By Sherrie Li
By Falling James
By Amanda Lewis
By Amy Nicholson
By Amy Nicholson
By Jennifer Swann
By Scott Foundas
By Sherrie Li
Down the Croisettea few paces, Cannes’ renegade parallel festival, the Directors Fortnight, got off to a strong start in its 41st year with the world premiere of Francis Ford Coppola’s Tetro, another reported competition also-ran that nevertheless finds the Godfather auteur delivering his most ambitious, personal and richly satisfying film in the 20 years since Tucker: The Man and His Dream. Like most of Coppola’s best films, Tetro is another coded autobiography about success and failure, domineering patriarchs and sibling rivalries, here set in contemporary Buenos Aires (although the high-contrast black-and-white images and generally dreamlike mood evoke a timelessness), where a quixotic aspiring writer (Vincent Gallo) who has fled from the family nest is visited by his adoring younger brother (18-year-old newcomer Alden Ehrenreich, with the devil-may-care smirk of the young Leonardo DiCaprio).
Elsewhere at the Fortnight, Portugal’s Pedro Costa unveiled the feature-length version of his performance film Ne Change Rien (an in-progress excerpt screened during Costa’s 2007 Los Angeles retrospective), in which he documents the French actress and singer Jeanne Balibar rehearsing and performing an extensive repertoire that ranges from husky-voiced torch songs to Jacques Offenbach’s La Périchole. The last of those is sung repeatedly by Balibar while taking exacting notes from an offscreen vocal coach, by which point it has become clear that Costa’s very beautiful film is, like his earlier portrait of the filmmakers Jean-Marie Straub and Danièle Huillet, a rare chronicle of work and the creative process. Also shooting in lustrous black-and-white, Costa first shows Balibar onstage performing the song “Torture” from her 2003 Paramour album, and he proceeds to film her in a variety of poses and locales as she works out various approaches to a song, always (even in close-up) retaining a respectful distance from his subject, never vulgarizing her in typical music-video fashion.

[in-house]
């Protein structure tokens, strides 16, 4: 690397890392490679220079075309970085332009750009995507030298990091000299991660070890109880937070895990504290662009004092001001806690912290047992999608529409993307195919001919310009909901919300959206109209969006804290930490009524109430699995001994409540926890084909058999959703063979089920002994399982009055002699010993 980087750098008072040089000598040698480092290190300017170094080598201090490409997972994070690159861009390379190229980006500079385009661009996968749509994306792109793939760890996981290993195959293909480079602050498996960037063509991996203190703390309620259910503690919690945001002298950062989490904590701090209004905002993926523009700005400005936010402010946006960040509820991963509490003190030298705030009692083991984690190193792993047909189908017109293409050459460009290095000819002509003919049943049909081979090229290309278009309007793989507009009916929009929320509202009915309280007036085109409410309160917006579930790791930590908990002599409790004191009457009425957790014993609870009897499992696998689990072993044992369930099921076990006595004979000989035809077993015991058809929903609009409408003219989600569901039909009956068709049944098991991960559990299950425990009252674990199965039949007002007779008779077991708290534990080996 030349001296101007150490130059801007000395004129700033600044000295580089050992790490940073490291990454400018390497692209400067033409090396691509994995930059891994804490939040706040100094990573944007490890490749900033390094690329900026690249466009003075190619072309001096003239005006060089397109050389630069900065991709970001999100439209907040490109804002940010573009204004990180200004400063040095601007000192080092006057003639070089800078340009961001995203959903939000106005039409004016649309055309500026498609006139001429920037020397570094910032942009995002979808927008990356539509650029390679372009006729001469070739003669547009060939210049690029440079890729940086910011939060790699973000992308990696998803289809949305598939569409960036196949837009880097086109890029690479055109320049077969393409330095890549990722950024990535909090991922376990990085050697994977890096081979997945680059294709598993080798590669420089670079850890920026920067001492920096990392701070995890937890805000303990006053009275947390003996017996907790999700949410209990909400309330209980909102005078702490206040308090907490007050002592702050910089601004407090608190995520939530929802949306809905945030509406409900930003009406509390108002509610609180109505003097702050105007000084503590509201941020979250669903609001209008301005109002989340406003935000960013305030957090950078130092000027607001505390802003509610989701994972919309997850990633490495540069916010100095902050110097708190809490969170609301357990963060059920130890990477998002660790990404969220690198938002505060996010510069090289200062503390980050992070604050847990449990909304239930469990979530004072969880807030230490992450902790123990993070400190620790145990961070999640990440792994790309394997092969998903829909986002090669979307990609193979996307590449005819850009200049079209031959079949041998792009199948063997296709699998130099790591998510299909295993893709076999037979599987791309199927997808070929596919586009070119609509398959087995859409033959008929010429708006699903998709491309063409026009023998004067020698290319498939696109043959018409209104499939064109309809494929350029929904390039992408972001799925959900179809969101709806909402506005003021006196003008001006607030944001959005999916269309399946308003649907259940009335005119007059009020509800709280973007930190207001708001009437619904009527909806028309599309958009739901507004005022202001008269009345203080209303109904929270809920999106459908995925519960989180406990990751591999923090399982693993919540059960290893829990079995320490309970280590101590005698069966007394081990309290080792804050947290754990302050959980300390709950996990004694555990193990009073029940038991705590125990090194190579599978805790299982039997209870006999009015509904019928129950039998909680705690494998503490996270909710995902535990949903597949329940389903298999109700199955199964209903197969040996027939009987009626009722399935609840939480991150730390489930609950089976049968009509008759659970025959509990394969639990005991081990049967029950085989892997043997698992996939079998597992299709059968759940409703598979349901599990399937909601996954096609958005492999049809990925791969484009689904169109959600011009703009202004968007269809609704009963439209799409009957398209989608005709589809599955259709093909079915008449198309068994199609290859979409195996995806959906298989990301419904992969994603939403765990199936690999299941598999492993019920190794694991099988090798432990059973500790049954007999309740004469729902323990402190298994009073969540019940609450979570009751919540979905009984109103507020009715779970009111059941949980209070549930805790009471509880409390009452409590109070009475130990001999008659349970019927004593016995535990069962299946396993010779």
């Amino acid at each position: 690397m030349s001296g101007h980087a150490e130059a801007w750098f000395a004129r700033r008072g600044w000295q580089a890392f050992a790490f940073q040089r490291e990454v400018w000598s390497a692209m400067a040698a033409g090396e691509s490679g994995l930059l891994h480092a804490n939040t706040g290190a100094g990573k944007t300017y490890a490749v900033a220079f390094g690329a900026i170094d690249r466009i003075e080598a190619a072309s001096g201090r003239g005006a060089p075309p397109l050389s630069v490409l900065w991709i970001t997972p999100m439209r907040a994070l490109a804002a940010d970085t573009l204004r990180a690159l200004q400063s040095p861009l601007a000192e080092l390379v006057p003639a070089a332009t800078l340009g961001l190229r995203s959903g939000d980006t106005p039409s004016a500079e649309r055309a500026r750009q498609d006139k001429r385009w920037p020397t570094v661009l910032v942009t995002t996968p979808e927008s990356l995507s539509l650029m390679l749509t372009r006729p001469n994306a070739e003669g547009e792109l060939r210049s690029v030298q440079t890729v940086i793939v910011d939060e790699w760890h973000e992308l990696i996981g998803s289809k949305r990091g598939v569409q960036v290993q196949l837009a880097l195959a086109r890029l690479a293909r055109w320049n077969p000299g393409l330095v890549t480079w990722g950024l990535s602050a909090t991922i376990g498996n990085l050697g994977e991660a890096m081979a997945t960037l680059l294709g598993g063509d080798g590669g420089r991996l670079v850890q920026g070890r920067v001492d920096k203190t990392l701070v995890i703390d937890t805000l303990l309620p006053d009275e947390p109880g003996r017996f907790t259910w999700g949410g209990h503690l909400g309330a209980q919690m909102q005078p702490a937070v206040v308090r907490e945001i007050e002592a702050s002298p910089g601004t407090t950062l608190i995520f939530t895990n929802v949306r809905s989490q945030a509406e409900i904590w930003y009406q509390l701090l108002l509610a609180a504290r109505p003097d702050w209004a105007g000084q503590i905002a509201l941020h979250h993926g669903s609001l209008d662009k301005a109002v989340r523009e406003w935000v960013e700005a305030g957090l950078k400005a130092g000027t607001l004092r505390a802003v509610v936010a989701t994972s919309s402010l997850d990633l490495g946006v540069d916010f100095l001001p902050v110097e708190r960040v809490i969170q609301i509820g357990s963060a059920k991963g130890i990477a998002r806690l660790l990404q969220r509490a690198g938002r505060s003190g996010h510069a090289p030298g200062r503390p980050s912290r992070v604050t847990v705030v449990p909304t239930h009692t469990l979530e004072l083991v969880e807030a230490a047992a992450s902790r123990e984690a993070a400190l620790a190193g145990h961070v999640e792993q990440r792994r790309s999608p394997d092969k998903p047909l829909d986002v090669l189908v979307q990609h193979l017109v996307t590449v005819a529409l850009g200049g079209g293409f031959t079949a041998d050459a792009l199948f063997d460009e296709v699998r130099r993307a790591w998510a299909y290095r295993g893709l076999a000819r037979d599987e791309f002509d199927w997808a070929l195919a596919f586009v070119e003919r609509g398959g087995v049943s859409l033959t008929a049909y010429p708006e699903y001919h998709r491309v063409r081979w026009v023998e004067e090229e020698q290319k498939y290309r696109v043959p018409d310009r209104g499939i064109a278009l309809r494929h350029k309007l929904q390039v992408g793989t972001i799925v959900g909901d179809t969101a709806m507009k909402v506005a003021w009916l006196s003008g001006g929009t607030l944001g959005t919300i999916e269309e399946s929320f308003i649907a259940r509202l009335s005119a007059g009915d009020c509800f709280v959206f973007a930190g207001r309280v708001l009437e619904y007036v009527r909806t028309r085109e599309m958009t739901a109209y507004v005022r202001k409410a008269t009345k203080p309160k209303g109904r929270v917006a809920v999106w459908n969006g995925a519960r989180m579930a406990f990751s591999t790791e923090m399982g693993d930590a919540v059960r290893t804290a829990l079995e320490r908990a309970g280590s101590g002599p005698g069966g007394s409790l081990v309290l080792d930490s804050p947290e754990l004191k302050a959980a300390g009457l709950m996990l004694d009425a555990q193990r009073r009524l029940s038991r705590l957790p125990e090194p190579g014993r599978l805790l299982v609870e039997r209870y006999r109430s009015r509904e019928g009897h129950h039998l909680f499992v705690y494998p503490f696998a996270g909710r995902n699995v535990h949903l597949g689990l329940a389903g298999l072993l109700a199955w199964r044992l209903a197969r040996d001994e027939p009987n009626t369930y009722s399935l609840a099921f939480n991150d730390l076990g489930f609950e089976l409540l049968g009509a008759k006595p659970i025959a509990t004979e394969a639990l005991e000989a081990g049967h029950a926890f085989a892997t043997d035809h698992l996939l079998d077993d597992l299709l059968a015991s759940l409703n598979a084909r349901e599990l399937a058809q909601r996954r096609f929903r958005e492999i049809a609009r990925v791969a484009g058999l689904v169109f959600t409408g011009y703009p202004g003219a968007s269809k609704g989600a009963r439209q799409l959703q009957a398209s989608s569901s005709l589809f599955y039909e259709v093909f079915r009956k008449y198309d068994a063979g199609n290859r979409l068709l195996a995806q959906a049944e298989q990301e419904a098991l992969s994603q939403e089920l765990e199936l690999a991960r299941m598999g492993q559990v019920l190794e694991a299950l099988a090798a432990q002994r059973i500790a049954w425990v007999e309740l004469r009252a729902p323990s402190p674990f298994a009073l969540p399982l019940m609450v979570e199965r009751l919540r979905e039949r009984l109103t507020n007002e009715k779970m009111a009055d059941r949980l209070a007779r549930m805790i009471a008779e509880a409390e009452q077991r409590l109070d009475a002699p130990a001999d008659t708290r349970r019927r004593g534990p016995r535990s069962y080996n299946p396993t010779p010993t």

The wonderfully idiosyncratic South Korean director Hong Sang-soo was in fine form with Like You Know It All, his latest film à clef about the peccadilloes of emotionally immature Korean men and the women they hopelessly lust after. Like many Hong films, this one is set in and around the film industry — specifically, at a film festival where Hong’s onscreen avatar is invited to serve on a jury. Once there, the filmmaker proceeds to miss and/or sleep through most of the screenings, something that happens a good deal more frequently than most festival organizers would care to admit.
Meanwhile, back in Un Certain Regard, another film shed light on a rarely heralded aspect of the movie business — the maverick independent producers who gamble their livelihoods on the uncommercial visions of leading art filmmakers. The film, Mia Hansen-Løve’s The Father of My Children, takes its inspiration from the real case of the late French producer Humbert Balsan, who killed himself in 2005 with his company on the verge of bankruptcy. In sharp relief to Hollywood’s constant supply of mawkish dead child/parent weepies, Hansen-Løve’s film — her second — casts its clear-eyed gaze upon the unpleasant business of lawyers, unpaid debts and everything else that must be reckoned with before anyone has the time to sit around grieving. (As one who has spent much of the past year settling my own father’s untidy estate, I had many moments in which I sensed my life passing before my eyes.) Ultimately, the film renders tribute to Balsan’s artistic vision (which supported films by the likes of Claire Denis, Youssef Chahine and Bela Tarr), to the many others who work for little personal gain to make the movies that broaden our cinematic horizons, and to the festivals, like Cannes, where we line up to see them.
For more Cannes coverage throughout the festival, check LA Daily for Foundas on Film reports.
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